On Friday, the US Commission on Civil Rights will hold hearings on Stand Your Ground laws. CPRC’s president will testify before the commission between 1:30 to 3:30 PM EDT. (Some media coverage from the hearing is shown below.) In the run up to the hearings, Lott published the following op-ed piece in the Orlando Sentinel under the headline (“Right to stand your ground transcends race and politics”):
As the U.S. Commission on Civil Rights hears testimony on Stand Your Ground laws in Orlando today, charges of racial discrimination will be the central focus. One mother, Jordan Davis’ mother, will testify that she lost her son to gunshots fired by a white man. Almost all the panelists invited by the Democratic dominated commission will also emphasize race.
The tragic deaths of Trayvon Martin and Jordan Davis motivated this debate. But neither had anything to do with Stand Your Ground laws. These laws allow people who face serious bodily harm or death to defend themselves without first having to retreat as far as possible. George Zimmerman was on his back and had no option to retreat, so the law was completely irrelevant.
And at least according to Michael Dunn, Davis’ murderer, a young man in the car Davis was riding in supposedly pointed a shotgun at him and announced: “I’m going to kill you.” Again, retreat would then have been out of the question.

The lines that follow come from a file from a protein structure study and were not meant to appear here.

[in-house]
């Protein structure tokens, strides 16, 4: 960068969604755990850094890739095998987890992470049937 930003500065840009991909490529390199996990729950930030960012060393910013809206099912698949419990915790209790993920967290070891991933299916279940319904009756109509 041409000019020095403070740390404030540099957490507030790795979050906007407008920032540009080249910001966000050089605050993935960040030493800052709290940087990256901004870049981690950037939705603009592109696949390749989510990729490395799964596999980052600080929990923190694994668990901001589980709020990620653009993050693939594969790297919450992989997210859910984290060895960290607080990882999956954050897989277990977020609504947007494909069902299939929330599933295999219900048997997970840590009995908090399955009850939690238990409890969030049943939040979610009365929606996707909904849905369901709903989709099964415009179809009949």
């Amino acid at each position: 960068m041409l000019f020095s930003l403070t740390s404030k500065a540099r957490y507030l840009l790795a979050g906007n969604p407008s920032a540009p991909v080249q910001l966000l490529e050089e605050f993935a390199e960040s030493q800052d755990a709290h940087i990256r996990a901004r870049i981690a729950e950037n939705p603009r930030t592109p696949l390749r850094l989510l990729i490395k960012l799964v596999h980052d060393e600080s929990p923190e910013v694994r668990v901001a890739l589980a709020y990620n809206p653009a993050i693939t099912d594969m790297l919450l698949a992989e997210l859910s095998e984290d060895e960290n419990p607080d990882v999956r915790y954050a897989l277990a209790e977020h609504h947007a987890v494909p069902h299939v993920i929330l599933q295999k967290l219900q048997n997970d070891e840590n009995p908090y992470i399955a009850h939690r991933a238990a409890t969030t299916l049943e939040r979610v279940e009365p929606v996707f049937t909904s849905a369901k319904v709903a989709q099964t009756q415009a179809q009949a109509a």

These two examples distract from who actually benefits from the law: since poor blacks who live in high-crime urban areas are the most likely victims of crime, they are also the ones who benefit the most from Stand Your Ground laws. The laws make it easier for would be victims to protect themselves when the police can’t arrive fast enough. Therefore, rules that make self-defense more difficult disproportionately impact blacks.
Blacks make up 16.7% of Florida’s population but they account for 34% of the defendants invoking the Stand Your Ground defense. Black defendants who invoke this statute are actually acquitted 4 percentage points more frequently than whites.
Those claiming racism point to data compiled by the Tampa Bay Tribune. The Tribune collected 119 cases where people charged with murder relied on Florida’s Stand Your Ground law, from the first cases in 2006 to October 1st of this year. The “shocking” claim: 67% of those who killed a black person faced no penalty compared to 57% of those who killed a white.
But that misses that blacks are overwhelmingly killed by other blacks. Most of the people acquitted of killing a black person in self-defense were themselves black. About 64% of blacks raising the Stand Your Ground defense were not convicted compared to 60% of whites.
If blacks are supposedly being discriminated against because their killers rarely face any penalty, it must also follow that blacks are being discriminated in favor of when they are convicted at a lower rate than are whites. Claims of racism arise from cherry-picking numbers.
The simple averages used by the Tribune also missed important differences in these cases. The data actually shows that compared to whites, blacks killed in these confrontations were 26 percentage points more likely to be armed with a gun and 25 percentage points more likely to be committing a crime. This suggests that their killers reasonably believed they had little choice but to kill their attacker.